The Internet ecosystem has been working towards Chrome’s requirement for certificate transparency (CT) for all SSL/TLS certificates in April 2018. CT logs have been created. CT monitoring tools have been developed. Certification authorities (CAs) have integrated processes to allow certificates to be CT logged.

The question has been, what is the exact date we are working towards?

The CA Common Database announced to CA operators, “Chrome will require that all TLS server certificates issued after 30 April, 2018 be compliant with the Chromium CT Policy.” This means SSL/TLS certificates must be CT qualified by meeting one of the following criteria:

  1. A signed certificate timestamp (SCT) from a log qualified at the time of check is presented via the TLS extension OR is embedded within a stapled OCSP response, where there is at least one SCT from a Google Log, qualified at the time of check and at least one SCT from a non-Google Log, qualified at time of check.
  2. An embedded SCT from a log qualified at the time of check is presented, where there is at least one embedded SCT from a Google Log, at least one Embedded SCT from a non-Google Log and there are the minimum number of embedded SCTs.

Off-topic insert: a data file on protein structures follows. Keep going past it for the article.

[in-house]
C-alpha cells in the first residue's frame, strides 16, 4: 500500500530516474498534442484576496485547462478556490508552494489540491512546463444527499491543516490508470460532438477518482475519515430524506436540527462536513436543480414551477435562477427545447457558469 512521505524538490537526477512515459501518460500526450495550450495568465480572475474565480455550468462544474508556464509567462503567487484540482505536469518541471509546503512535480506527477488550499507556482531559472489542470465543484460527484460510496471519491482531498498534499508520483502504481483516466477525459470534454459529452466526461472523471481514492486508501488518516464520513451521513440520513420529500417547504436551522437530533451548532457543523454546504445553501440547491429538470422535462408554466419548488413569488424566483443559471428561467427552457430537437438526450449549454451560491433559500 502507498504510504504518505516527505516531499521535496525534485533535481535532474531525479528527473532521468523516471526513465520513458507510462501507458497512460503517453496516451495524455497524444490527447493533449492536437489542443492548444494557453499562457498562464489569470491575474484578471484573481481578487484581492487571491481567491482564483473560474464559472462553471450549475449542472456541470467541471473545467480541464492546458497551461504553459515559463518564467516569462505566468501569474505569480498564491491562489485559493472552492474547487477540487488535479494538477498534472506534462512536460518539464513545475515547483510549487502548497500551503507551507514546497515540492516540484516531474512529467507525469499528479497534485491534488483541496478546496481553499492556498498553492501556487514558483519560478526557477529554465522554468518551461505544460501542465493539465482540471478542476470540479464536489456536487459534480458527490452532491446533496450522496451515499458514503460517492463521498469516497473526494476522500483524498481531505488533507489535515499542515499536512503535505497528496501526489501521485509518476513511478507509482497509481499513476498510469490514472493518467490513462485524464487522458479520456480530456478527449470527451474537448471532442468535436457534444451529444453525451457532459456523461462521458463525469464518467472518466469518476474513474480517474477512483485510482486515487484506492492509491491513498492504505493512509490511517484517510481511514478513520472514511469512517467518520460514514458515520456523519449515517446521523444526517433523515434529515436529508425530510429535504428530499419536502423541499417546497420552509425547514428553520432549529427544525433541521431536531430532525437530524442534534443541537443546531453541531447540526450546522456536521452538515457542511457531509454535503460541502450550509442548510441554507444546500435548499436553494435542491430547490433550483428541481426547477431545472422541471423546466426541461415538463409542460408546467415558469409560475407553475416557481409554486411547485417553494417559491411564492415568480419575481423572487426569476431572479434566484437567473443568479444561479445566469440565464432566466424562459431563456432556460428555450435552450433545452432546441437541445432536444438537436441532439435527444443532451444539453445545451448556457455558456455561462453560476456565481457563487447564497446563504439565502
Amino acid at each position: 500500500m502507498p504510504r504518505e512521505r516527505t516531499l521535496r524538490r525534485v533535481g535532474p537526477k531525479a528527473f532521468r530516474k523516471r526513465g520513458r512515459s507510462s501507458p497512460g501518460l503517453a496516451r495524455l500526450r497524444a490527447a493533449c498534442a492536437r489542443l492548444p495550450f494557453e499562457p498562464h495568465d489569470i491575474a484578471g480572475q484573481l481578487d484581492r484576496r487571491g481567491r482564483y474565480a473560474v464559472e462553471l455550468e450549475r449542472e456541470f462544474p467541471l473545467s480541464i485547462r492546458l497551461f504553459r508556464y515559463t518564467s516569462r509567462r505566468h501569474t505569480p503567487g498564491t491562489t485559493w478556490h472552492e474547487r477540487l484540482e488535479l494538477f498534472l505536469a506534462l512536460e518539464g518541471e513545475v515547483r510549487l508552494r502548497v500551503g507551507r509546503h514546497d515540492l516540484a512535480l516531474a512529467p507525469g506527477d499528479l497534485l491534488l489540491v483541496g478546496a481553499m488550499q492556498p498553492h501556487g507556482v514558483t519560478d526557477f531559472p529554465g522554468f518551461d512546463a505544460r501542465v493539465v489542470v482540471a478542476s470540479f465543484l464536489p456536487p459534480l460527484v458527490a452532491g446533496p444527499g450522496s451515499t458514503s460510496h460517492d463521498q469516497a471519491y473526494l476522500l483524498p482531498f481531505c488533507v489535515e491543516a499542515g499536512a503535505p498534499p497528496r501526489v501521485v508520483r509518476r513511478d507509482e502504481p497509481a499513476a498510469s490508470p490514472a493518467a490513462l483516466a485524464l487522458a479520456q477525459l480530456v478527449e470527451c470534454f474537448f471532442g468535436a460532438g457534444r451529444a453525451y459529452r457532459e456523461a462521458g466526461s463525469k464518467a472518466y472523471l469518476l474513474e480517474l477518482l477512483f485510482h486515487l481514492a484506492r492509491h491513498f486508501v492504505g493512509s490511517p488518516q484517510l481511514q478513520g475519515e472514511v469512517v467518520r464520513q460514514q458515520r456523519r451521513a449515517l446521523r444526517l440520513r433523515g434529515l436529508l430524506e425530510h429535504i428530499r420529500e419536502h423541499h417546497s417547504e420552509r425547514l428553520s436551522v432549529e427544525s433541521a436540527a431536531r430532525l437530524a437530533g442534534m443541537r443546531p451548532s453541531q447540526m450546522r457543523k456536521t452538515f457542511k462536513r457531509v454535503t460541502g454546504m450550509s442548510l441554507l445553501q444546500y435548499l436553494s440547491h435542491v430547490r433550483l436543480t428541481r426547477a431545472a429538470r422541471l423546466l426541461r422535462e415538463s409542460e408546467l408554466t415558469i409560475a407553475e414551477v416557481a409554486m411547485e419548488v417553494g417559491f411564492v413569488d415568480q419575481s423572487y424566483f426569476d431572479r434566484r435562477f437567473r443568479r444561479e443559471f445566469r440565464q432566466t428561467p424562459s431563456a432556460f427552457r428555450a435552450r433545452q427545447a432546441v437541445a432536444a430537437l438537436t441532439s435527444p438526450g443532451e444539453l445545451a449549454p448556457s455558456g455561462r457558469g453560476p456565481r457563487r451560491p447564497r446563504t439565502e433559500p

Minimum number of embedded SCTs are:

  • Certificate validity of less than 15 months, minimum embedded SCTs is 2
  • Certificate validity greater than 15 months, but less than or equal to 27 months, minimum embedded SCTs is 3
  • Certificate validity greater than 27 months, but less than or equal to 39 months, minimum embedded SCTs is 4
  • Certificate validity greater than 39 months, minimum embedded SCTs is 5

As of April 1, 2018, CAs can only issue SSL/TLS certificates with a maximum validity period of 825-days (~27 months). In most cases, we will see CAs issuing the maximum validity period of 27 months, which will require 3 embedded SCTs.

With the validity period reduced from 39-months to 825-days, all SSL/TLS certificates trusted by Chrome will be CT logged within three years. This means full certificate coverage enabling domain owners to discover fraudulent certificates by monitoring the CT logs. It also means domain owners can determine all certificates that support their domains and put them under management. Entrust Datacard supports CT Search, CT certificate import and CT monitoring. 

 

Bruce Morton

Bruce Morton

Bruce Morton has worked in the public key infrastructure and digital certificate industry for more than 15 years and has focused on SSL and other publicly trusted certificates since 2005. He has been an active member of the CA/Browser Forum that released guidelines for extended validation (EV) certificates and Baseline Requirements for SSL certificates. Bruce oversees the governance and compliance of Entrust’s publicly trusted PKI.